In number theory, Fermat's Last Theorem states that no three positive integers a, b, and c can satisfy the equation an + bn = cn for any integer value of n greater than two. This theorem was first conjectured by Pierre de Fermat in 1637, but was not proven until 1995 despite the efforts of many illustrious mathematicians. The unsolved problem stimulated the development of algebraic number theory in the 19th century and the proof of the modularity theorem in the 20th. It is among the most famous theorems in the history of mathematics.
Fermat left no proof of the conjecture for all n, but he did prove the special case n = 4. This reduced the problem to proving the theorem for exponents n that are odd prime numbers. Over the next two centuries (1637â€“1839), the conjecture was proven for only the primes 3, 5, and 7, although Sophie Germain proved a special case for all primes less than 100. In the mid-19th century, Ernst Kummer proved the theorem for a large (probably infinite) class of primes known as regular primes. Building on Kummer's work and using sophisticated computer studies, other mathematicians were able to prove the conjecture for all odd primes up to four million.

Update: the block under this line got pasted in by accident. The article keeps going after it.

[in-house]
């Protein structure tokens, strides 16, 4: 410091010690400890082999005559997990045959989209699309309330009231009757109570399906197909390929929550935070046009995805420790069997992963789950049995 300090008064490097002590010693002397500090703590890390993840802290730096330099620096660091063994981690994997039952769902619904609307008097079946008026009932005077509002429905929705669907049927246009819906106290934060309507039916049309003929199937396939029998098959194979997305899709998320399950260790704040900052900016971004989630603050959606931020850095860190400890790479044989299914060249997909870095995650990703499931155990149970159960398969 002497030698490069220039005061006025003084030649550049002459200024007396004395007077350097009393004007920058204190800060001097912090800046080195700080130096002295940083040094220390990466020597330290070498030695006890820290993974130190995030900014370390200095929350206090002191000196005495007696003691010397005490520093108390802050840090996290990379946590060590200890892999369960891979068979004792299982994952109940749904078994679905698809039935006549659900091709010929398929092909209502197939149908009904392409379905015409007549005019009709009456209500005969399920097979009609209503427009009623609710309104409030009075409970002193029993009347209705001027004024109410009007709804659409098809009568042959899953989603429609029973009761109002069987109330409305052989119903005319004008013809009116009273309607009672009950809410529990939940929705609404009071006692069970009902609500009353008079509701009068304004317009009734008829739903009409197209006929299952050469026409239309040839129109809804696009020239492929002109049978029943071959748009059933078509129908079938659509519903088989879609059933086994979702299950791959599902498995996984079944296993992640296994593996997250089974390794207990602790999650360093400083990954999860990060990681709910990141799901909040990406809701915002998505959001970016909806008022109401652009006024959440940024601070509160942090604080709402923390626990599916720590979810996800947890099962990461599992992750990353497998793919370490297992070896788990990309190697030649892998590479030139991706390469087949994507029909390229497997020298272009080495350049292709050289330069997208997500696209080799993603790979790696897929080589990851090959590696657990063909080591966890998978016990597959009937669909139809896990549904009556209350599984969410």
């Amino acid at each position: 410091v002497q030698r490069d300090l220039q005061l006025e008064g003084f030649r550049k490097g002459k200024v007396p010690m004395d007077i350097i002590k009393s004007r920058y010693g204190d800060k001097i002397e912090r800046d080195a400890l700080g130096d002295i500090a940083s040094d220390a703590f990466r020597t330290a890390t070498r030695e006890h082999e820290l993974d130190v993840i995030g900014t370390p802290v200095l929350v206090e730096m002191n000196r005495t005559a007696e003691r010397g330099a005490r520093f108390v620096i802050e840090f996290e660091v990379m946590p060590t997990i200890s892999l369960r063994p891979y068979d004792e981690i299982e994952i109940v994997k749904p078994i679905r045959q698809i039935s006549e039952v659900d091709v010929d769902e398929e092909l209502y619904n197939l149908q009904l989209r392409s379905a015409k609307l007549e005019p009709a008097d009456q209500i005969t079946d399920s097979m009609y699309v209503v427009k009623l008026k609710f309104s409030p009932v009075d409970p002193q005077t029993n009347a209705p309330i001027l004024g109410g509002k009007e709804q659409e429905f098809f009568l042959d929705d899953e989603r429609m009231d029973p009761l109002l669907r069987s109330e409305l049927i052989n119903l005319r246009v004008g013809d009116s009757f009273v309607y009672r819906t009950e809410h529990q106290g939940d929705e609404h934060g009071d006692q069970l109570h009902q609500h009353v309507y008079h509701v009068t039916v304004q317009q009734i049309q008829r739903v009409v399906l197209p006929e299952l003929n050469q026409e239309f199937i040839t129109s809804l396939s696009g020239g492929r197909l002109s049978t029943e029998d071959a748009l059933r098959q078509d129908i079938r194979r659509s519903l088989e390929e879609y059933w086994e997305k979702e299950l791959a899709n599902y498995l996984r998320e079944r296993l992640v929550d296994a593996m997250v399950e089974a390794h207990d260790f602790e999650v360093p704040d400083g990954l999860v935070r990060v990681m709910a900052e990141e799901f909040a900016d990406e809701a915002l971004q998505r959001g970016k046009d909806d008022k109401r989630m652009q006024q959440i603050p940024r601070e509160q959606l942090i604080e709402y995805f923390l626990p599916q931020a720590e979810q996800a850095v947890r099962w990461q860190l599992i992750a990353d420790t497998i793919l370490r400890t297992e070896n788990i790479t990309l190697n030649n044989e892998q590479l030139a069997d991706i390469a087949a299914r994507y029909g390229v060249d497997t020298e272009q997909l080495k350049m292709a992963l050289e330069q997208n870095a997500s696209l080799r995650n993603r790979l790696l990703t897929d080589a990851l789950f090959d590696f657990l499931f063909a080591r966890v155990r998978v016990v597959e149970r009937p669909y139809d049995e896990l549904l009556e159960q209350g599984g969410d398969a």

The final proof of the conjecture for all n came in the late 20th century. In 1984 Gerhard Frey suggested the approach of proving the conjecture through the modularity conjecture for elliptic curves. Building on work of Ken Ribet, Andrew Wiles succeeded in proving enough of the modularity conjecture to prove Fermat's Last Theorem, with the assistance of Richard Taylor. Wiles's achievement was reported widely in the popular press, and has been popularized in books and television programs.